The 2006 Cameroon Economic and Product Market Databook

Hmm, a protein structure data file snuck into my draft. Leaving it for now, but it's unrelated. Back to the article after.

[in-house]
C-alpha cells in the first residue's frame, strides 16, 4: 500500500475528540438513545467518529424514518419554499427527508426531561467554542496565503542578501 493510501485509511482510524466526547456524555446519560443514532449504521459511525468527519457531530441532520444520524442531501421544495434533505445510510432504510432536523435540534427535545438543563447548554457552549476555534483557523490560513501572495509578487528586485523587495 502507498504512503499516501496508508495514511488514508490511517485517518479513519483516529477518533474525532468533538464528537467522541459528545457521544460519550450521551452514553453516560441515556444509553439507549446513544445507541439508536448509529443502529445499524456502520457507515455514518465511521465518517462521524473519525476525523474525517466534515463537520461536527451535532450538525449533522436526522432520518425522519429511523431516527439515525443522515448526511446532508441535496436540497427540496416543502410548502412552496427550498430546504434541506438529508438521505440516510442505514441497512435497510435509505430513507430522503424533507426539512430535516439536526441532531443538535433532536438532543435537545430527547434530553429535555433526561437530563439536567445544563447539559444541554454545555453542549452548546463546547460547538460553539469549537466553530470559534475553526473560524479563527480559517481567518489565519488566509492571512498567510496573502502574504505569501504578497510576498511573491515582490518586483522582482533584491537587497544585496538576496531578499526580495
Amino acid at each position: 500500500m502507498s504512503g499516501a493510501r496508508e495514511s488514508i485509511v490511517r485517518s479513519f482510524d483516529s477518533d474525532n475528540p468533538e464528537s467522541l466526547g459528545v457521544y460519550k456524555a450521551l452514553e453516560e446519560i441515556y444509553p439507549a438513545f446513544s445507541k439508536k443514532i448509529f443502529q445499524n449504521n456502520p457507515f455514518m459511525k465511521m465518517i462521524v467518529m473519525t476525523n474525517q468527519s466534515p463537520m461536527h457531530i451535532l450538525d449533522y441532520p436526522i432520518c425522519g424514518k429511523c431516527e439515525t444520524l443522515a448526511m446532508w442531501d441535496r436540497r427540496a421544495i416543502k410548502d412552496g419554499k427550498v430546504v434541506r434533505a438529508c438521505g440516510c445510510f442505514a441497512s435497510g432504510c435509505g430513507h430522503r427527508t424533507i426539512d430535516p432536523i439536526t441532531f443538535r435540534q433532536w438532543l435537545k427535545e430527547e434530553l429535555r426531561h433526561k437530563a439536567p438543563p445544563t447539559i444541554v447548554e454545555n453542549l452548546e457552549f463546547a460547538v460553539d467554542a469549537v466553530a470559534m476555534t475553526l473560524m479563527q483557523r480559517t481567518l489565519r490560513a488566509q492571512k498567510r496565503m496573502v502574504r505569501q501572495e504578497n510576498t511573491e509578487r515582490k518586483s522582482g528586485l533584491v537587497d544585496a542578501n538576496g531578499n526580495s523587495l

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In performing various economic analyses for its clients, I have occasionally been asked to investigate the market potential for various products and services in Cameroon. The purpose of the studies is to understand the density of demand within Cameroon and the extent to which Cameroon might be used as a point of distribution within Africa. From an economic perspective, however, Cameroon does not represent a population within rigid geographical boundaries, rather, it represents an area of dominant influence over markets in adjacent areas. This influence varies from one industry to another, but also from one period of time to another. In what follows, I summarize the economic potential for Cameroon over the next five years for hundreds of industries, categories and products. The goal of this report is to report my findings on the real economic potential, or what an economist calls the latent demand, represented by Cameroon when defined as an area of dominant influence. The reader needs to realize that latent demand may or may not represent real sales. For many items, latent demand is clearly observable in sales, as in the case for food or housing items. Consider, however, the category "satellite launch vehicles". Clearly, there are no launch pads in Cameroon used by the space industry to launch satellites. However, the core benefit of the vehicles (e.g. telecommunications, etc.) is "consumed" by the area served by Cameroon. Without Cameroon, in other words, the market for satellite launch vehicles would be lower for the population in Cameroon, Africa, or the world in general. One needs to allocate, therefore, a portion of the worldwide economic demand for launch vehicles to both Africa and Cameroon. The data presented are the result of various spatial econometric and time-series forecasting models which, for each category presented, are applied to forecast and allocate latent demand across all countries of the world and major distribution centers or centers of dominant influence within each country. This is accomplished knowing that economic fundamentals (e.g. income) generally vary from one country to another within a given country over time. In this report, I report the allocation for each category for Cameroon as an area of dominant influence in Africa and, potentially, the world.